Every summer Francis insisted that his favorite childhood lake be brought to Liechtenstein to fill his pool. A pod of pelicans wearing black chauffer hats would carry gulps of fresh water, complete with algae, fronds and fish, and spit them into the hollowed out kidney.
Thick greenish liquid would lap the edge of the pool, and the filmy topcoat balanced fatigued water lilies. Displaced horseshoe flies huddled between waxy petals. Francis rolled up his jeans and dropped skinny shins into childhood waters.
In between Tom-Sawyer-pole-fishing and sailing his raft through the pool-lake, Francis would dab perfume he’d made behind his ears. It smelled like his Little League dugout: spit sunflower seed shells, and grape Big League Chew, and curled brims of baseball hats. Francis inhaled the scent and let the sun turn his face red. He’d coat pink zinc on his peeling nose and his face transformed into flecks of summer colors.
At night black bears in red bow ties would serve Francis lake-pool-side pasta dinners on silver platters. He’d eat the noodles with his hands, letting tomato sauce paint his cheeks and fingers. Muddy stomached swans would curl their necks into the letter “S” and trumpet begs for strings of spaghetti. They’d wag their tail feathers at the edge of the pool-lake waiting for the threads that he’d drape above their beaks.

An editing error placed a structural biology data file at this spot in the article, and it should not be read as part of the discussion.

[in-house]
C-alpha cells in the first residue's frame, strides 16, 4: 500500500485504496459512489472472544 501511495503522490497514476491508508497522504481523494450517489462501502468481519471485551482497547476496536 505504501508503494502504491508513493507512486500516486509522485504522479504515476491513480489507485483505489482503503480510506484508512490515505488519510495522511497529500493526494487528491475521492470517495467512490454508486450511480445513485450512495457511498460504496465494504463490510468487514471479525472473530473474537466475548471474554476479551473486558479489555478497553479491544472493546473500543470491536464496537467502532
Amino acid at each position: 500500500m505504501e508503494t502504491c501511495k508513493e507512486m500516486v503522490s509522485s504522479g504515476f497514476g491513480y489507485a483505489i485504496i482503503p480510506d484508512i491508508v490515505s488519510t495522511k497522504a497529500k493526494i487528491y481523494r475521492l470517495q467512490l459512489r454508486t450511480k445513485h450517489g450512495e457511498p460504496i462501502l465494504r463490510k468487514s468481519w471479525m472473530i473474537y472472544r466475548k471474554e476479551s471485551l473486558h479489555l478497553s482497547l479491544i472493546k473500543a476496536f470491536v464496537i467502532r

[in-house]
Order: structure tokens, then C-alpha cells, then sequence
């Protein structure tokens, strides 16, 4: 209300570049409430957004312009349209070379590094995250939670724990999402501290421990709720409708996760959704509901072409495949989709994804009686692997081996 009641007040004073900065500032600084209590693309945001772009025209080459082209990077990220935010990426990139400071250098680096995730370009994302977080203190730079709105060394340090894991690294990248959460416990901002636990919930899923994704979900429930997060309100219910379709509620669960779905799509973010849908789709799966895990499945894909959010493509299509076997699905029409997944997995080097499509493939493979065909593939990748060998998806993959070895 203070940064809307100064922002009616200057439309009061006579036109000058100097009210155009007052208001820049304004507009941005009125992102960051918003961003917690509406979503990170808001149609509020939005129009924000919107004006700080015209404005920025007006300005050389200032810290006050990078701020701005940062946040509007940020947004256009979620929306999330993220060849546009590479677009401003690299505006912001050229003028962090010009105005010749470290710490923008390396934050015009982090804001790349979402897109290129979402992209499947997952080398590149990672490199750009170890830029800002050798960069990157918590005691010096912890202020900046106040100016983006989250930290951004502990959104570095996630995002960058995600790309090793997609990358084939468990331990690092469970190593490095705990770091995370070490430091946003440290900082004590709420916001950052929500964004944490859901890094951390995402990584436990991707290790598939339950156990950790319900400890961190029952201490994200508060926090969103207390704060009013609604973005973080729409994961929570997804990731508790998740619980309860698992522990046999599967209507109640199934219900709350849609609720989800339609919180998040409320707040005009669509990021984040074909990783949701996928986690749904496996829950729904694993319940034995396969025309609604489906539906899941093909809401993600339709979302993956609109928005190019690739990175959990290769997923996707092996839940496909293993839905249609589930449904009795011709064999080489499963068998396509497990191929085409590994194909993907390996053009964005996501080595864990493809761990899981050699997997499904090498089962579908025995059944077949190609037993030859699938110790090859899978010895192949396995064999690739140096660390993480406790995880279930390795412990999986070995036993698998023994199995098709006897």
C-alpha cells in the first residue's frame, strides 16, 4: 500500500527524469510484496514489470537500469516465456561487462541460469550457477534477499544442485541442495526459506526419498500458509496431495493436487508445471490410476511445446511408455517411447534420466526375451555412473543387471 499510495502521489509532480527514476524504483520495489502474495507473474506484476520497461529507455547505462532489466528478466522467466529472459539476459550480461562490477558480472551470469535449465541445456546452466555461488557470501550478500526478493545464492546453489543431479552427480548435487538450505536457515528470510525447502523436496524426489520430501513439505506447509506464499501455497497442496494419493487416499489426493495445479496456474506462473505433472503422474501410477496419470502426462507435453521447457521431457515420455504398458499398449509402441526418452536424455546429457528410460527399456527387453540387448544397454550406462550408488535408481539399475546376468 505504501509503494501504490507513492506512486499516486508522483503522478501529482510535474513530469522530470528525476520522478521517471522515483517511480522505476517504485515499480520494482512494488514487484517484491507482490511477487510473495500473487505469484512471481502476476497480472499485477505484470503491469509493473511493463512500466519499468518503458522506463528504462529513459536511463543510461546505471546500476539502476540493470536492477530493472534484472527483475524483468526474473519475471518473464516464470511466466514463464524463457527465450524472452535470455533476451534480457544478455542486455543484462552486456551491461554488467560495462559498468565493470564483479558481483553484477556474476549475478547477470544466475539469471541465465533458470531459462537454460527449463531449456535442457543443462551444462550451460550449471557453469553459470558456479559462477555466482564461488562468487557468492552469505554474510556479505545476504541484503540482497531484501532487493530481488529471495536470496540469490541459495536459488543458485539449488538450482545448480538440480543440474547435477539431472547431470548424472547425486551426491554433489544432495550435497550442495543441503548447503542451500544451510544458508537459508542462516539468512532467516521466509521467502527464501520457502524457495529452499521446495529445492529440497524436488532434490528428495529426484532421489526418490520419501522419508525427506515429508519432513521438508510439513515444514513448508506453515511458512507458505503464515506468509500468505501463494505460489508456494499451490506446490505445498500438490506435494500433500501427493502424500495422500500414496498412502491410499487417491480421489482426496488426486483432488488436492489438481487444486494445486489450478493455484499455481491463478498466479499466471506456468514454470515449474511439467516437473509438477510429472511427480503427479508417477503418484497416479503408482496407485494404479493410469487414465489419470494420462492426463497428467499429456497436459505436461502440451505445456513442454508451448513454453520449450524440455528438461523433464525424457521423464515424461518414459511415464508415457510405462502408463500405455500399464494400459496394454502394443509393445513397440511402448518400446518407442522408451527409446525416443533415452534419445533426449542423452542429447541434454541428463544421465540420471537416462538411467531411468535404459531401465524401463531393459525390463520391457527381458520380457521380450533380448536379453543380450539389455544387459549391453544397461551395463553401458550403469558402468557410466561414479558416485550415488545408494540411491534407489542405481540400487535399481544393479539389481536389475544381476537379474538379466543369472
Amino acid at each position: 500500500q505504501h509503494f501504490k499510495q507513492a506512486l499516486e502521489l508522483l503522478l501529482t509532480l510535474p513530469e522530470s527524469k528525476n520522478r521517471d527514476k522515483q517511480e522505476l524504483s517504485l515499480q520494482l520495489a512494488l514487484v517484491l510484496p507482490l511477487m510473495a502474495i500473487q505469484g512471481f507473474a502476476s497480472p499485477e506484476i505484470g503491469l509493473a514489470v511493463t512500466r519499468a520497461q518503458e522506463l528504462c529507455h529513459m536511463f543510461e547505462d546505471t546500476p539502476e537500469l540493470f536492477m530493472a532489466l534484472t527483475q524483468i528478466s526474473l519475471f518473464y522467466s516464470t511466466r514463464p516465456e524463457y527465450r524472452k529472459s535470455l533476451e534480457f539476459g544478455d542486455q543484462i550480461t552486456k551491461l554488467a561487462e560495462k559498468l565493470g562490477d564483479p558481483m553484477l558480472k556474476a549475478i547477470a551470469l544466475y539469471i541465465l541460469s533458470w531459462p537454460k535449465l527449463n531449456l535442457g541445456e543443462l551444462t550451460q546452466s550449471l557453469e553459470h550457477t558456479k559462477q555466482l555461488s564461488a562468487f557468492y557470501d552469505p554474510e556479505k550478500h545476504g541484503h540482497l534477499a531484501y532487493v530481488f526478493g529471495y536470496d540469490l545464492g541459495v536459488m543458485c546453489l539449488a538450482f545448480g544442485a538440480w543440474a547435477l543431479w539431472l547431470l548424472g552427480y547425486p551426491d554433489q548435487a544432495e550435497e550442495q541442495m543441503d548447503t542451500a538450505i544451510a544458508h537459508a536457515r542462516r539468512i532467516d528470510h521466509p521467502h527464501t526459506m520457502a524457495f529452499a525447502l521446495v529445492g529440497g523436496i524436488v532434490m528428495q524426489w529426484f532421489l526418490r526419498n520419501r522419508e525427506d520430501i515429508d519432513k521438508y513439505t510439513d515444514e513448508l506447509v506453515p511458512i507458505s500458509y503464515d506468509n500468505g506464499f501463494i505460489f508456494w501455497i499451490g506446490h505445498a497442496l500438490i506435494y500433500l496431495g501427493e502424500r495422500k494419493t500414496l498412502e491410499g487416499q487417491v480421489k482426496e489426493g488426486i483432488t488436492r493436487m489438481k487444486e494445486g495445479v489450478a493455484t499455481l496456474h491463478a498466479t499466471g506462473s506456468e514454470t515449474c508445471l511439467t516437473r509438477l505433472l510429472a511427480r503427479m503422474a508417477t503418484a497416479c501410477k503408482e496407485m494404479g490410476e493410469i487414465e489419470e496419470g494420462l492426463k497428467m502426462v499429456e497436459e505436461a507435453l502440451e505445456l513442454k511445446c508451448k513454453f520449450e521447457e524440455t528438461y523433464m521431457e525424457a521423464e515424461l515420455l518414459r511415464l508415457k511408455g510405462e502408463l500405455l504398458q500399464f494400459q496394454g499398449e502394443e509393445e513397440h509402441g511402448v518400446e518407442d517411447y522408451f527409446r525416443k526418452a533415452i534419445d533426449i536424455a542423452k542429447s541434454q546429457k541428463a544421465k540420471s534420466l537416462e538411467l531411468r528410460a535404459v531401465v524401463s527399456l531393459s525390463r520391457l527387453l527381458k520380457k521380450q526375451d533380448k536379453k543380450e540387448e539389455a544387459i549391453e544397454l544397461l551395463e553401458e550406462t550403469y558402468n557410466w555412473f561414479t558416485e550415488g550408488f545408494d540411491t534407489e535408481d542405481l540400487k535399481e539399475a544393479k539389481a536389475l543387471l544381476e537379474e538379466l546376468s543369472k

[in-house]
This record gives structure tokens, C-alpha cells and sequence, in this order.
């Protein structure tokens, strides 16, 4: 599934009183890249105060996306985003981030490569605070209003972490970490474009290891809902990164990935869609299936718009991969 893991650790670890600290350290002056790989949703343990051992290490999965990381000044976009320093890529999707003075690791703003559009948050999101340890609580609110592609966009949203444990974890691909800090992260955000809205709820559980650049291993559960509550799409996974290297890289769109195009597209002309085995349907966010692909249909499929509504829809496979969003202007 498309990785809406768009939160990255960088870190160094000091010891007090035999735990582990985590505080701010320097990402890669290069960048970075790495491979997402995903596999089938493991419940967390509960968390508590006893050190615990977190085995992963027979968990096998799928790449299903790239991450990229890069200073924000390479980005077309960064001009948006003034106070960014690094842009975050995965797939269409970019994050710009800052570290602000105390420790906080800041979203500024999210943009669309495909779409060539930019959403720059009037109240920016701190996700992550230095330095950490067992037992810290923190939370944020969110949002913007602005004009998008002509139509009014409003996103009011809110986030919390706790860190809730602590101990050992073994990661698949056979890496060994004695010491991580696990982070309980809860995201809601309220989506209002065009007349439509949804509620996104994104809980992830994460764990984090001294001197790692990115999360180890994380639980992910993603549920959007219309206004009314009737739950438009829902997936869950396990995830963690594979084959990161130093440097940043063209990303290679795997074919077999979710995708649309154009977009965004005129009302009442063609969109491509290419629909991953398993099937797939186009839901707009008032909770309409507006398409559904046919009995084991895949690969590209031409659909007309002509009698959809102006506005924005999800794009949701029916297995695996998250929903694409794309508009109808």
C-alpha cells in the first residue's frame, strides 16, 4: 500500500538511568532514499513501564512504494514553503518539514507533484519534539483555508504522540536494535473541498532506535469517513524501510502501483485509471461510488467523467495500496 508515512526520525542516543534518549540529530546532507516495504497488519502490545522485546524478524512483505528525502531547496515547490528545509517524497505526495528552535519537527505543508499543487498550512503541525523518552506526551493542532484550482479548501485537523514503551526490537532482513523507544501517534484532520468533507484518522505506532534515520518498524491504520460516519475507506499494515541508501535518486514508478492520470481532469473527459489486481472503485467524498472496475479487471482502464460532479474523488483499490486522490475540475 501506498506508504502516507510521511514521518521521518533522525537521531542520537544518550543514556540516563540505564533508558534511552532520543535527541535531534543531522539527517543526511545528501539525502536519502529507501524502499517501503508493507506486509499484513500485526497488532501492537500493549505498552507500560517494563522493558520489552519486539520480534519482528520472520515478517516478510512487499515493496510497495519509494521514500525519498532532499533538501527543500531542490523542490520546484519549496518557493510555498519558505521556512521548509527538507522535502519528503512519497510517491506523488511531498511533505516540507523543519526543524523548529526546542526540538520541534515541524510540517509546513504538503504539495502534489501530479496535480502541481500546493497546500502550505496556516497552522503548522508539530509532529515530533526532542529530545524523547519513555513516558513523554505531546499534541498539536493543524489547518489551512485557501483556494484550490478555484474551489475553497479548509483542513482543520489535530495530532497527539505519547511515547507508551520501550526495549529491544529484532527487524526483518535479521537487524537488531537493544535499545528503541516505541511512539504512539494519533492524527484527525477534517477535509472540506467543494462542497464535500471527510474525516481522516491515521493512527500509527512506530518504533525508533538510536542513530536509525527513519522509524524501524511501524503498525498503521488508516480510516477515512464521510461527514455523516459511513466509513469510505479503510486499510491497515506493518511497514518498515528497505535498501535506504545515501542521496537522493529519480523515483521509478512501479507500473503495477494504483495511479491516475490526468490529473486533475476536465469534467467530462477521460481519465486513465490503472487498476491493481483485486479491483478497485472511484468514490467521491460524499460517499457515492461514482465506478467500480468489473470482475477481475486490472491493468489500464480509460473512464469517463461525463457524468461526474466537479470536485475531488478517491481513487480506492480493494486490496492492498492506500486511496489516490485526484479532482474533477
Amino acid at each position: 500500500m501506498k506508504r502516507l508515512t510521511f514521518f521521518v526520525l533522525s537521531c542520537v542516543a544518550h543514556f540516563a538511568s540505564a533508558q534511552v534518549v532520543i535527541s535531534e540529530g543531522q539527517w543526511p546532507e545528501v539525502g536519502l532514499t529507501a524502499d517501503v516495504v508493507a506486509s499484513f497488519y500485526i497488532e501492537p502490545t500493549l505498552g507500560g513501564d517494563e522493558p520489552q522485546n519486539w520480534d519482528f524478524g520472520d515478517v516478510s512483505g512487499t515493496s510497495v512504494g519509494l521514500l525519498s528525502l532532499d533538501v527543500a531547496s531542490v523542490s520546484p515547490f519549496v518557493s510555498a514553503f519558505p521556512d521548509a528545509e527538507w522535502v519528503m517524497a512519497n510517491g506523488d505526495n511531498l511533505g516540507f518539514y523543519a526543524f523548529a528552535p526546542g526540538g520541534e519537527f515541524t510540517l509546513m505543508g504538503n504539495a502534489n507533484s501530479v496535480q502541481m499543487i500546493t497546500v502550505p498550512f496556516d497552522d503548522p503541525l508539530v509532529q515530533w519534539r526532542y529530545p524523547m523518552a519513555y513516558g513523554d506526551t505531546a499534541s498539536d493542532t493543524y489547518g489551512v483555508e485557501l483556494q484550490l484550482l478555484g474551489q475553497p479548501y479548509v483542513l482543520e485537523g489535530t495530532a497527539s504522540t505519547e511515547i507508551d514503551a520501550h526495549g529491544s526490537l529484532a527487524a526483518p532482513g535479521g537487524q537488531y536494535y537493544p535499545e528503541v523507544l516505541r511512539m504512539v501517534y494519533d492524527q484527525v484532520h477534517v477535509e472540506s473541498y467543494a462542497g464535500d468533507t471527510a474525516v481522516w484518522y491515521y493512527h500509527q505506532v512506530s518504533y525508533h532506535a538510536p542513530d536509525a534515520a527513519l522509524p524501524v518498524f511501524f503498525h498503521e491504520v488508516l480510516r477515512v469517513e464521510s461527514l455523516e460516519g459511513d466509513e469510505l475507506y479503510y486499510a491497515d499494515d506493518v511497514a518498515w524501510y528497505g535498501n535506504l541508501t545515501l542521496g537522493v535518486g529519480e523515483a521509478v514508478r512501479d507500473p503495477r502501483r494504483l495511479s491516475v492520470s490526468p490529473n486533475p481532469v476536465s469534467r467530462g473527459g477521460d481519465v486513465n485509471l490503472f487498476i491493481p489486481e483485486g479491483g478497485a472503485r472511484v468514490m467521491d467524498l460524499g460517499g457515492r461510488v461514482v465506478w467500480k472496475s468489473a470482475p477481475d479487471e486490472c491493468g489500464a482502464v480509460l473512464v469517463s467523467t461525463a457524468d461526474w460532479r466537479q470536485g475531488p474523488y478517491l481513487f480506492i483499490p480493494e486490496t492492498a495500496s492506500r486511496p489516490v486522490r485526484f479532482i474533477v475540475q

Francis liked how the air hung like pea soup. Sweat dappled his skin like condensation on perspiring soda cans, while a slow rising tortoise would eat proffered strips of lettuce from his damp hand.
But sooner or later the air carried the scent of petrichor, the smell of rain, and mudfishes with suitcases in their fins collected the lake. Francis would go outside to skim the top of the pool to find nothing but fin prints from the mudfishes’ locomotion.
Jane-Rebecca Cannarella is an editor at HOOT, a contributor at SSG Music, a cat lady, and a Nutella enthusiast. She’s been published in a number of really nice journals and literary organizations, but never lists them because she feels weird picking favorites.
When not poorly playing the piano, she chronicles the many ways that she embarrasses herself at the website htpp://www.youlifeisnotsogreat.com. She likes to drink gin out of a mug that has a smug poodle on it, and she’s not wonderful at writing in the third person.
Her mom once hit on Kathleen Turner in a restaurant bathroom, and Jane-Rebecca will never be able to beat that story so she doesn’t even try.